Prior to visiting Mexico City in April, we had a lot of preconceived notions. We had in our minds an enormous, sprawling city with the kinds of problems you’d expect from 22 million people living on top of each other. On the flip side, friends who had visited recently prepared us for scenic and cultural wonders that we’d only dreamed about.
Mexico City turned out to be all of that, and much, much more. Over our 11-day stay in la Ciudiad de México (CDMX), we fell in love with this chaotic, complex, and charming city. And we made some pretty amazing discoveries about Mexico and Mexicans along the way.
Here are our top six Mexico City discoveries. As usual, some of the photos are in galleries – just click on each photo to see a larger version.
1. The Aztecs of Mexico City? Call them by their true name, Mexicas.
The Mexicas were a civilization that occupied the Valley of Mexico for more than 300 years before the Spanish conquistador Hernán Cortés arrived to conquer them. “Aztec” was an umbrella term coined by the Europeans to describe several indigenous groups speaking the Nahautl language, including the Mexicas.
In the centuries before Cortés’ arrival, the Mexicas thrived in their city/state of Tenochtitlan, located on an island in the middle of a huge lake, Texcoco. At the height of the Mexica civilization, Tenochtitlan was the largest city in the western hemisphere.
Fun fact: The famous “Aztec Calendar,” such a potent symbol of Mexico’s indigenous past, is actually called the Stone of the Sun. Lying horizontally, it was probably used for blood sacrifices in which warriors fought each other to the death. Here’s a very interesting article about the Aztecs’ methods for measuring time (be sure and watch the video about the Stone of the Sun). Thank you to nuestra amiga Sylvia Nightengale for the article link!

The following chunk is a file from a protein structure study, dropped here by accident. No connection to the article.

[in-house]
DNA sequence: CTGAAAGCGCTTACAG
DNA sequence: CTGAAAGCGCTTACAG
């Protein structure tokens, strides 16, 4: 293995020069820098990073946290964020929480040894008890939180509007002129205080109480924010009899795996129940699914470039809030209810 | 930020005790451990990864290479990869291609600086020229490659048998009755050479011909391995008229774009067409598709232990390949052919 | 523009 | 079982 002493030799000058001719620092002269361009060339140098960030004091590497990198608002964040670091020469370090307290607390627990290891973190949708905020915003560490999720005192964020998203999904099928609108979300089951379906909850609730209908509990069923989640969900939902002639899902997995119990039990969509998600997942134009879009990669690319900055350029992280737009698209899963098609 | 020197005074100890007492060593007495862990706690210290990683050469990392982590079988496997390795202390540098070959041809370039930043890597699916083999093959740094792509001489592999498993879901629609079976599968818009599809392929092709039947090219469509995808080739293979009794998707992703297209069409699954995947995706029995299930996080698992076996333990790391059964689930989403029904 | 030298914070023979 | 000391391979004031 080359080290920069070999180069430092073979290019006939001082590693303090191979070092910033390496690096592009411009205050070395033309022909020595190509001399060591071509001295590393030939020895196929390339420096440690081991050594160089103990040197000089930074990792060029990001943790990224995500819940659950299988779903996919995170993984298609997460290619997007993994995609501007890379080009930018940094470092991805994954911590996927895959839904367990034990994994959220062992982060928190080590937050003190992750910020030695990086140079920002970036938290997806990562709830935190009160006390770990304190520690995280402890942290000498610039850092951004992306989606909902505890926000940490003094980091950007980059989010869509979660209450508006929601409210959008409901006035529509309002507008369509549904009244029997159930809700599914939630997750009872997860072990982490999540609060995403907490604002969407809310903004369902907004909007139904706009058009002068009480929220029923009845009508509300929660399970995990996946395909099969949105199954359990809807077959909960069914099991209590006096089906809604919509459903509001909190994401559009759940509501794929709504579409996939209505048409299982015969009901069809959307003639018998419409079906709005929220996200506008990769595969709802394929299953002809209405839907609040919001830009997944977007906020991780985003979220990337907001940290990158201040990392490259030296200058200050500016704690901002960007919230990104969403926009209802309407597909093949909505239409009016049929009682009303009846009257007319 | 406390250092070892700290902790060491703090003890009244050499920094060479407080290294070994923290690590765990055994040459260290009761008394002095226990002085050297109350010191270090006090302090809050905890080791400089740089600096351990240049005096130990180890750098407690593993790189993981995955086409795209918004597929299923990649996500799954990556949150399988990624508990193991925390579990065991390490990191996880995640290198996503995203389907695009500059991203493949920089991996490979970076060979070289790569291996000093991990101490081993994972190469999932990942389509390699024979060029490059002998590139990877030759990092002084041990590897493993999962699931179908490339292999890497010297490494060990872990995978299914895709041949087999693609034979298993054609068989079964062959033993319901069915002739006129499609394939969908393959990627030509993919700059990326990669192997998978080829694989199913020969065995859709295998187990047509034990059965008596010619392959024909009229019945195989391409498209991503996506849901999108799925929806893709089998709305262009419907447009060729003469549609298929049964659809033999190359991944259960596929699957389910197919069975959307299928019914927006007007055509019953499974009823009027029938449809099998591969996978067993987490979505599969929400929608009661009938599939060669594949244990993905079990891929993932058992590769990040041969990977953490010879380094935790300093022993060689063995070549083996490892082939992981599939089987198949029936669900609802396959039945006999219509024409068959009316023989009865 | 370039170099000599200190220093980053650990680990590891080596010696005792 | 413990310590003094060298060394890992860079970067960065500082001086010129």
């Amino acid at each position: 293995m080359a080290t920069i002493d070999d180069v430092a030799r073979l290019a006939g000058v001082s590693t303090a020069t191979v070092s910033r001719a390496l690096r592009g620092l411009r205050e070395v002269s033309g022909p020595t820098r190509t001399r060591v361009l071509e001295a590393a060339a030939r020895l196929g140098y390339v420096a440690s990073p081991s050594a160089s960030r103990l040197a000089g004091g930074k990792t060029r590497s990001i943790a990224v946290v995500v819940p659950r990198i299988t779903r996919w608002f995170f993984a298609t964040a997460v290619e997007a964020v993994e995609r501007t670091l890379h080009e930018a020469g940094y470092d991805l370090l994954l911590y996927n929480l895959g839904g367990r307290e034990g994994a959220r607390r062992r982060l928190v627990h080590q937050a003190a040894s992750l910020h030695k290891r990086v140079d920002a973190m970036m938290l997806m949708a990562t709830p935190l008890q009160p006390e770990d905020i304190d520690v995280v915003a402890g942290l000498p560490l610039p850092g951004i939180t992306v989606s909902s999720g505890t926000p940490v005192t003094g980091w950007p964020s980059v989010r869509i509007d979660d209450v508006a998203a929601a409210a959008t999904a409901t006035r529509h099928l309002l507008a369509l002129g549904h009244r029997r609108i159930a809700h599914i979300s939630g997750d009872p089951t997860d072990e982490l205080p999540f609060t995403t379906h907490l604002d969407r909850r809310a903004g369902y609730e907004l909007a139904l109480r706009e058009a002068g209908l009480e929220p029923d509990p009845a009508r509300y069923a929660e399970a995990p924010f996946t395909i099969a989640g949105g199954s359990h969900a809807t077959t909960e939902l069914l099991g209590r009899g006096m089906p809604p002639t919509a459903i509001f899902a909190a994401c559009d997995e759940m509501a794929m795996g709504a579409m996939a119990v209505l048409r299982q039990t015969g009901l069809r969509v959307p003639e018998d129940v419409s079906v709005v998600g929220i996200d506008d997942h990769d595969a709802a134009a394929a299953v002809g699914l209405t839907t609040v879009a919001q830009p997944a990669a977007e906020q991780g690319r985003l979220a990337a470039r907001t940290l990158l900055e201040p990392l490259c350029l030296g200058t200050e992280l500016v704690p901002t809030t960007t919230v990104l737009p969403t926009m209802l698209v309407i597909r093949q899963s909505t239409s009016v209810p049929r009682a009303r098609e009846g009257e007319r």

2. Much of Mexico City’s historic center is built on Mexica ruins.
It’s a sad history John and I have heard time and time again in our travels – from the conquered Mayans in Guatemala and Incas in Peru all the way back to the Catholic conquest of the Moors in Spain, centuries before. When Cortés and his minions defeated the Mexicas in 1521, they set about wiping out as much of the previous culture as they could. In particular, that meant destroying Mexica temples and building new Catholic churches directly on top, using stone from the ruins and slave Mexica labor. Mexico City’s sprawling Metropolitan Cathedral, begun in the 1520s by Team Cortés, is a perfect example.
Today, there are vestiges of the Mexicas and Technochtitlan throughout Mexico City’s historic district and the Zocalo, the main central plaza. According to one of our tour guides, people are walking on top of Mexica ruins everywhere they go in central Mexico City. Through a special tour, visitors can also see some of the Mexica ruins deep in the bowels of the Cathedral (if only we’d known about that!). And just meters away, archaeologists are continuing to excavate the Templo Mayor, one of the Mexicas’ most holy places. Here’s a fascinating article for more on this.